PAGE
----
Contact the Customer Service Division online or at 800.654.4502 to place your order!

Monday, February 25, 2013

Project Gutenberg: Offering Over 42,000 Free E-Books

The Every-Day Life of Abraham Lincoln
by Francis Fisher Browne
I wanted to share a free site with you that has been around since 1971. According to the site:
Project Gutenberg offers over 42,000 free ebooks (no fee or registration is required): choose among free epub books, free kindle books, download them or read them online. All of the ebooks were previously published by bona fide publishers and were digitized and diligently proofread with the help of thousands of Project Gutenberg volunteers.

The ebooks are free in the United States because their copyright has expired, however they may not be free of copyright in other countries. Readers outside of the United States must check the copyright laws of their respective countries before downloading or redistributing the ebooks. Project Gutenberg also has a number of copyrighted titles, for which the copyright holder has given permission for unlimited non-commercial worldwide use.

Wednesday, February 20, 2013

Leap Motion: Changing the Way We Interact with Computers?

I wanted to share a new gesture-controlled system that I read about called Leap Motion.

I believe the creators have designed something that could change our interaction with computers on many educational and occupational levels. Here are a few statements from their website:
  • For the first time, you can control your computer in three dimensions using just your hand and finger movements and Leap Motion enabled software.
  • The possibilities are endless, really. Art. Healthcare. Engineering. Gaming.
  • Set down that stylus. The Leap Motion controller lets you create onscreen artwork, including 3D images, without any other devices.
  • Interacting with 3D modeling software has never been easier or more intuitive.
  • Whether you're on a Mac or PC, now you can click, grab, scroll and pinch, using only your hands.
  • Sign on the dotted line without ink or paper. Just point your pen and sign your name in the air.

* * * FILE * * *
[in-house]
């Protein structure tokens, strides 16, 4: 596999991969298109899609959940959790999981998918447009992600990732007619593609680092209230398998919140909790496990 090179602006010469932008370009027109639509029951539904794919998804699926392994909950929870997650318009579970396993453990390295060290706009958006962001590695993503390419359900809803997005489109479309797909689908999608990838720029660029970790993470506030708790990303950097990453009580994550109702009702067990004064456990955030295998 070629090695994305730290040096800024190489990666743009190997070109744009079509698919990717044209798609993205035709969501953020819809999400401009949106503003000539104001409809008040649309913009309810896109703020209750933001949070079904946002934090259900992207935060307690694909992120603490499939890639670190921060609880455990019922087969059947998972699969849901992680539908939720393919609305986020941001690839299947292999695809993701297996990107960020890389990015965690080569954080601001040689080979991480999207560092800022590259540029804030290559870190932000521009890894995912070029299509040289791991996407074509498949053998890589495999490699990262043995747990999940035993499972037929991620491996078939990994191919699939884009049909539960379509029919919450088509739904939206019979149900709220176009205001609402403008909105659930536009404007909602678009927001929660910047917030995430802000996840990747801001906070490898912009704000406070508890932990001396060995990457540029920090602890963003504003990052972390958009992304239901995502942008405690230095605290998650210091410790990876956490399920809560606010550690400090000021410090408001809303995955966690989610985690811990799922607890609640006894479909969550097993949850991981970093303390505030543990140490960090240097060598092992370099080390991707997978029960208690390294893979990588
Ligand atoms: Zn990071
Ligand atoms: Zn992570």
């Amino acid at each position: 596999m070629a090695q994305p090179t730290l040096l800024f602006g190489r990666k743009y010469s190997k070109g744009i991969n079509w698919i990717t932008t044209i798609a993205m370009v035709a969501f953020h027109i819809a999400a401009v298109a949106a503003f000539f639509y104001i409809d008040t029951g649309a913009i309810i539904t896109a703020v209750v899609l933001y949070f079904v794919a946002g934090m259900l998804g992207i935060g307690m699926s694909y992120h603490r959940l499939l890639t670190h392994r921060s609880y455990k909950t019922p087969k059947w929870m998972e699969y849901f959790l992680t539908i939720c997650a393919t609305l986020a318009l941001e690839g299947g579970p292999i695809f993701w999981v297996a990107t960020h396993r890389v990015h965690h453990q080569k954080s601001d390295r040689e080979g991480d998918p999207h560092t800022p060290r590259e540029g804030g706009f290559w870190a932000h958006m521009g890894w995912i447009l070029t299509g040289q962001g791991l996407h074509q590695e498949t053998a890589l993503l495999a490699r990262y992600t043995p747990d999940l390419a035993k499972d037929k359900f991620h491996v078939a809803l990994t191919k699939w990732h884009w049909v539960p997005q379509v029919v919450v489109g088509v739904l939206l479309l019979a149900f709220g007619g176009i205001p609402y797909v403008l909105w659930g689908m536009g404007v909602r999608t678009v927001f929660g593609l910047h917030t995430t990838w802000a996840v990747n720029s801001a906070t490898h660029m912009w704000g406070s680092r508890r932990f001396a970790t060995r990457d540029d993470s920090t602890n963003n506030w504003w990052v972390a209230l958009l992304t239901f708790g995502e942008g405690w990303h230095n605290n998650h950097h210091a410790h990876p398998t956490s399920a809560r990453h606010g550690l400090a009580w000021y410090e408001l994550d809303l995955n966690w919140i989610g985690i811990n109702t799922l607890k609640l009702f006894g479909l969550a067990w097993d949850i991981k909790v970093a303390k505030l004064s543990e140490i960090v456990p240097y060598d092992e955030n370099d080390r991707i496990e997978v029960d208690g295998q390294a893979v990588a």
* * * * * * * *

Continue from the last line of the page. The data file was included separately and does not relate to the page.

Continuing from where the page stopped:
• Gaming addiction? With the Leap Motion controller, now you can crush the enemy with your bare hands.
  • Surgeons, leave your gloves on. The Leap Motion controller lets you control 3D medical data onscreen with a wave of your hand.
  • The Leap Motion works on Windows Vista/7/8 and Mac OS X, with Linux being on the agenda.
I also believe that Leap Motion can have a significant impact on any student or individual that needs assistance with the development of fine motor skills.

Please watch the video below to find out more about Leap Motion or click HERE:

Friday, February 15, 2013

Testing Integrity: Issues and Recommendations for Best Practices

Recent news reports of widespread or suspected cheating on standardized tests in several school districts around the country have been taken by some as evidence that we must reduce reliance on testing to measure student growth and achievement. Others have gone even farther, claiming that cheating is an inevitable consequence of “high-stakes testing” and that we should abandon testing altogether. To be sure, there are lessons to be learned from these jarring incidents, but the existence of cheating says nothing about the merits of testing. Instead, cheating reflects a willingness to lie at children’s expense to avoid accountability—an approach I reject entirely.

– U.S. Secretary of Education Arne Duncan, The Washington Post, July 19, 2011
  The National Center for Education Statistics (NCES) has just released a report entitled, "Testing Integrity: Issues and Recommendations for Best Practice."

This report is part of a broader effort by the U.S. Department of Education to identify and disseminate practices and policies to assist efforts to improve the validity and reliability of assessment results. The report draws upon the opinions of experts and practitioners who responded to the Department’s Request for Information (RFI), the comments and discussions from NCES’ Testing Integrity Symposium, and, where available, policy manuals or professional standards published by State Education Agencies (SEAs) and professional associations.

The report focuses on four areas related to testing integrity:
  1. The prevention of irregularities in academic testing;
  2. The detection and analysis of testing irregularities;
  3. The response to an investigation of alleged and/or actual misconduct;
  4. Testing integrity practices for technology-based assessments.
The report is available:

The National Center for Education Statistics is part of the Institute of Education Sciences, within the U.S. Department of Education.

Thursday, February 14, 2013

Typetester: A Great Tool for Comparing Fonts